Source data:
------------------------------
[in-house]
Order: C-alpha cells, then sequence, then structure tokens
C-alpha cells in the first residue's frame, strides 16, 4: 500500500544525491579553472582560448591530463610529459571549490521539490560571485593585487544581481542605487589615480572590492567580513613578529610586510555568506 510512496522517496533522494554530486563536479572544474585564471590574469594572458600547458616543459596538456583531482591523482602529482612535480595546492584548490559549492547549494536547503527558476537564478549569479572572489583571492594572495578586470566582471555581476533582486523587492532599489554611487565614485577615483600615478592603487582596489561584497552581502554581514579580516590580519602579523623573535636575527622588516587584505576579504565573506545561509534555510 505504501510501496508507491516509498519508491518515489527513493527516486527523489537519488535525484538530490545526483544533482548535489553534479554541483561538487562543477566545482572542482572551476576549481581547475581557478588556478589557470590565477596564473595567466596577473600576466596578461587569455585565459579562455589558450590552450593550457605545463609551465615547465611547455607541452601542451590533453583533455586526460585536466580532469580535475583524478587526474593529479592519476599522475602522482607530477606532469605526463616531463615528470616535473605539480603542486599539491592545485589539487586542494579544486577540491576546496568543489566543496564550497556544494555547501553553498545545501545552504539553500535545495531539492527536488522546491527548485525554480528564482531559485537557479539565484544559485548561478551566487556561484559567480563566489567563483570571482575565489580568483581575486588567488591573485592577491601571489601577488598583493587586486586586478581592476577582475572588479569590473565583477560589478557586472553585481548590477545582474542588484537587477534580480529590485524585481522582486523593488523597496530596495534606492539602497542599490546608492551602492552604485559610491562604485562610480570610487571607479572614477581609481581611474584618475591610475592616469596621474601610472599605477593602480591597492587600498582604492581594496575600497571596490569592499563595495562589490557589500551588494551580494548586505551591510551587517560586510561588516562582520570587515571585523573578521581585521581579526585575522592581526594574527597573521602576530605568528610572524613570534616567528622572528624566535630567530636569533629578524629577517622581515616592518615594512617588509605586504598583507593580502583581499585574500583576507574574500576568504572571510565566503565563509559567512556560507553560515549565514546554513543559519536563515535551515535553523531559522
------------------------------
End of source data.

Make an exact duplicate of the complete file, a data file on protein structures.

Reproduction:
[in-house]
Order: C-alpha cells, then sequence, then structure tokens
C-alpha cells in the first residue's frame, strides 16, 4: 500500500544525491579553472582560448591530463610529459571549490521539490560571485593585487544581481542605487589615480572590492567580513613578529610586510555568506 510512496522517496533522494554530486563536479572544474585564471590574469594572458600547458616543459596538456583531482591523482602529482612535480595546492584548490559549492547549494536547503527558476537564478549569479572572489583571492594572495578586470566582471555581476533582486523587492532599489554611487565614485577615483600615478592603487582596489561584497552581502554581514579580516590580519602579523623573535636575527622588516587584505576579504565573506545561509534555510 505504501510501496508507491516509498519508491518515489527513493527516486527523489537519488535525484538530490545526483544533482548535489553534479554541483561538487562543477566545482572542482572551476576549481581547475581557478588556478589557470590565477596564473595567466596577473600576466596578461587569455585565459579562455589558450590552450593550457605545463609551465615547465611547455607541452601542451590533453583533455586526460585536466580532469580535475583524478587526474593529479592519476599522475602522482607530477606532469605526463616531463615528470616535473605539480603542486599539491592545485589539487586542494579544486577540491576546496568543489566543496564550497556544494555547501553553498545545501545552504539553500535545495531539492527536488522546491527548485525554480528564482531559485537557479539565484544559485548561478551566487556561484559567480563566489567563483570571482575565489580568483581575486588567488591573485592577491601571489601577488598583493587586486586586478581592476577582475572588479569590473565583477560589478557586472553585481548590477545582474542588484537587477534580480529590485524585481522582486523593488523597496530596495534606492539602497542599490546608492551602492552604485559610491562604485562610480570610487571607479572614477581609481581611474584618475591610475592616469596621474601610472599605477593602480591597492587600498582604492581594496575600497571596490569592499563595495562589490557589500551588494551580494548586505551591510551587517560586510561588516562582520570587515571585523573578521581585521581579526585575522592581526594574527597573521602576530605568528610572524613570534616567528622572528624566535630567530636569533629578524629577517622581515616592518615594512617588509605586504598583507593580502583581499585574500583576507574574500576568504572571510565566503565563509559567512556560507553560515549565514546554513543559519536563515535551515535553523531559522